The reason might seem obvious: less power/torque, more weight. However, I reckon the gearbox is more at fault, lacking the immediacy needed to deliver the cog swaps that’ll extract the most grunt from the engine. Standing on the accelerator pedal to pass a slow-moving lane hogger won’t unleash the fury you’d expect. In fact, it’s pretty anticlimactic, even if you happen to already be in Sport mode.
A solution to this is to take matters into your own hand: the left one. Only by engaging manual override, keeping revs high, and tipping the shifter back (downshift) or forth (upshift) can you remove the mask of lethargy that the overly conservative gearbox mapping has put on.
It turns out that its 255Nm can pull the X70 quite cleanly, but you’ll definitely be hitting that higher end of its 2,500 rpm peak torque ‘sweet spot’ to maintain a good pace, and fuel consumption will spike as a result.
Overall performance, therefore, is definitely comparable, but in certain driving situations takes a noticeable amount more effort to extract from the 1.5 than the 1.8.
Here’s where the X70 truly does excel. That additional quiver and characteristic rattling engine note commonly associated with a 3-cylinder engine are almost completely absent here unless you put your ear right up to the front grille at startup.
The amount of vibration dampening measures and sound-deadening material Proton must’ve stuffed in feels….significant. Its engine cover feels as soft and absorbent as a yoga mat, so we can only imagine what else is wedged between the motor and the passenger cell to cancel out any ungainly shudder.
For all intents and purposes, there’s no perceivable indication that anything has changed under the bonnet over the X70s sold prior to June 2022. But rather than being characterful in less than flattering ways, Proton’s pursuit means the engine now seems very muted overall.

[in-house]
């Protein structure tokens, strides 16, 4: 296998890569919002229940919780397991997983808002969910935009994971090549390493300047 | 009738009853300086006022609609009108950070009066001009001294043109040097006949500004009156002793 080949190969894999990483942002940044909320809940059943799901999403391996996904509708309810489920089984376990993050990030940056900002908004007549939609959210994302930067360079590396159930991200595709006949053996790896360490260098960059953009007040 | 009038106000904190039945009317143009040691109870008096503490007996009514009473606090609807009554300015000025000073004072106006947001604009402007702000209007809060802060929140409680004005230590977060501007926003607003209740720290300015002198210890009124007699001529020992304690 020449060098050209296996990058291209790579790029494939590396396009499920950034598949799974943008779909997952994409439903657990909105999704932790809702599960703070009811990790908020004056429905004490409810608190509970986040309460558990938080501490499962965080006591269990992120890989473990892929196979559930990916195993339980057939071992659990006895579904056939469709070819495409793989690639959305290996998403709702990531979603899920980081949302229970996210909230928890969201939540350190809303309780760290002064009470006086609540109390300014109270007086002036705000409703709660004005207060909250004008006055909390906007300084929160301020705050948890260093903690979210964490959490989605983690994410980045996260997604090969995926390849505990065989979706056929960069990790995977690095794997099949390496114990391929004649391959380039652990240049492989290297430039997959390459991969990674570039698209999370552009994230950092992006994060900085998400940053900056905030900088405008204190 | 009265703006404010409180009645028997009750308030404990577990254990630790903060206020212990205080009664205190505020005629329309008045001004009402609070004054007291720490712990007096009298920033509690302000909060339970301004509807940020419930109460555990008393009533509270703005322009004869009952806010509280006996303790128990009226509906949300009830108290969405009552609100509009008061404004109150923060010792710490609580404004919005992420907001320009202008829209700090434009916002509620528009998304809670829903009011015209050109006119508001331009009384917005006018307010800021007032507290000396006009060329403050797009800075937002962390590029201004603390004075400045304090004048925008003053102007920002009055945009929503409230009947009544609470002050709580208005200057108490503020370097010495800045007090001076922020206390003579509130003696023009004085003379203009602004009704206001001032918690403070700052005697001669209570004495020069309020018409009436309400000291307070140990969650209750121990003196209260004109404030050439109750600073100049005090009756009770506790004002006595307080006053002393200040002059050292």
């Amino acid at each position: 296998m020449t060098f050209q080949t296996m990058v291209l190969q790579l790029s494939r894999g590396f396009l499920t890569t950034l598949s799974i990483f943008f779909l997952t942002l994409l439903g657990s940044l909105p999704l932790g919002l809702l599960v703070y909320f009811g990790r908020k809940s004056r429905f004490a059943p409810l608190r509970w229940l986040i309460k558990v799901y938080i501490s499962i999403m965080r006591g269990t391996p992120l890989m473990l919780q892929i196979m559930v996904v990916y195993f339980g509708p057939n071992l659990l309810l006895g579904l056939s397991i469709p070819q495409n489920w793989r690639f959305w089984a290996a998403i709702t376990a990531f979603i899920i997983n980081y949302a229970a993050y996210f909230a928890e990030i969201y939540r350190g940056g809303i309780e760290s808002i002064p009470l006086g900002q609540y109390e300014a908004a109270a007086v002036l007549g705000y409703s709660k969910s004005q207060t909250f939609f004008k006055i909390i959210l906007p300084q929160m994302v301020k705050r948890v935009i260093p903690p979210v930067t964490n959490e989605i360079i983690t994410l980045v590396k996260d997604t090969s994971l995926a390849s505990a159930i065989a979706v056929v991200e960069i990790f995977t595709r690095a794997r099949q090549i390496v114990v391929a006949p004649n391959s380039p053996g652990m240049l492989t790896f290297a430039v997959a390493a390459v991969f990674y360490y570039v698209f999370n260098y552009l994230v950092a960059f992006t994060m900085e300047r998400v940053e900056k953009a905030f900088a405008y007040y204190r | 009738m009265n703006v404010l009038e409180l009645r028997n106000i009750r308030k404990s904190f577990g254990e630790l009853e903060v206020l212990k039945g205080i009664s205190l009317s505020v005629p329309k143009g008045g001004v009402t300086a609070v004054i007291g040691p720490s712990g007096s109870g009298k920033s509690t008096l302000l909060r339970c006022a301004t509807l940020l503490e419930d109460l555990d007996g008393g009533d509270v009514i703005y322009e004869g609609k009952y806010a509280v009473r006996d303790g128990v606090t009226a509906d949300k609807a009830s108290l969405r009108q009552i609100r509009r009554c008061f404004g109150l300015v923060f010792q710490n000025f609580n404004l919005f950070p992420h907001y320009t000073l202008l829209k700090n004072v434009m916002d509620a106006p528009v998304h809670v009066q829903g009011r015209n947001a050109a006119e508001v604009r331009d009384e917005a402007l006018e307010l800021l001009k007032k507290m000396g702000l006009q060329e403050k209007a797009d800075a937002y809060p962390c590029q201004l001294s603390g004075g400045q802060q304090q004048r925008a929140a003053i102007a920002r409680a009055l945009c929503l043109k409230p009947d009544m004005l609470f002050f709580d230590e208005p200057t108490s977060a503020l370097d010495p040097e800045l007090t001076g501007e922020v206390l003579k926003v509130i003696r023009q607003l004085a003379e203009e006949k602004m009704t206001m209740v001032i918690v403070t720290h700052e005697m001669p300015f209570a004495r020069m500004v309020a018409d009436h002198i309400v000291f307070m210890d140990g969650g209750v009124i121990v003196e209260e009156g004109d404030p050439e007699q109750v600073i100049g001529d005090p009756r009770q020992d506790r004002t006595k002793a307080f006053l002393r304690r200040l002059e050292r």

Whether it's low-speed acceleration or climbing to redline, the sensation as occupants that anything is happening up front doesn’t really exist. Luckily, that’s what the majority of buyers would much rather have than the alternative.
If I were to nitpick, it would be about the wind noise where the wing mirrors would whine at about 140km/h, or slower if encountering a strong headwind. Think of it as an audible reminder that you might want to slow down a little.
Should you be familiar with the X70 at launch, you probably wouldn't be able to tell you were driving something with a smaller engine that's lacking a cylinder. The differences might remain elusive until you push the unit hard but otherwise at a high-speed cruise or from a standstill, the 1.5-litre mill delivers and on our 2-day drive did not disappoint.
That said, this is still essentially the same X70 that Malaysians already fell in love with. It has the same shortcomings (some newer, such as the at-times unalert gearbox) and continues to excel in areas it always had. What surprises us most is how the engine managed to recede into the background, allowing us to experience the car while meeting, though rarely exceeding, our performance needs.
There's just something about cars. It's a conveyance, it's a liability, it's a tool; but it can also be a source of joy, pride, inspiration and passion. It's much like clothes versus fashion. And like the latter, the pursuit of perfection never ends.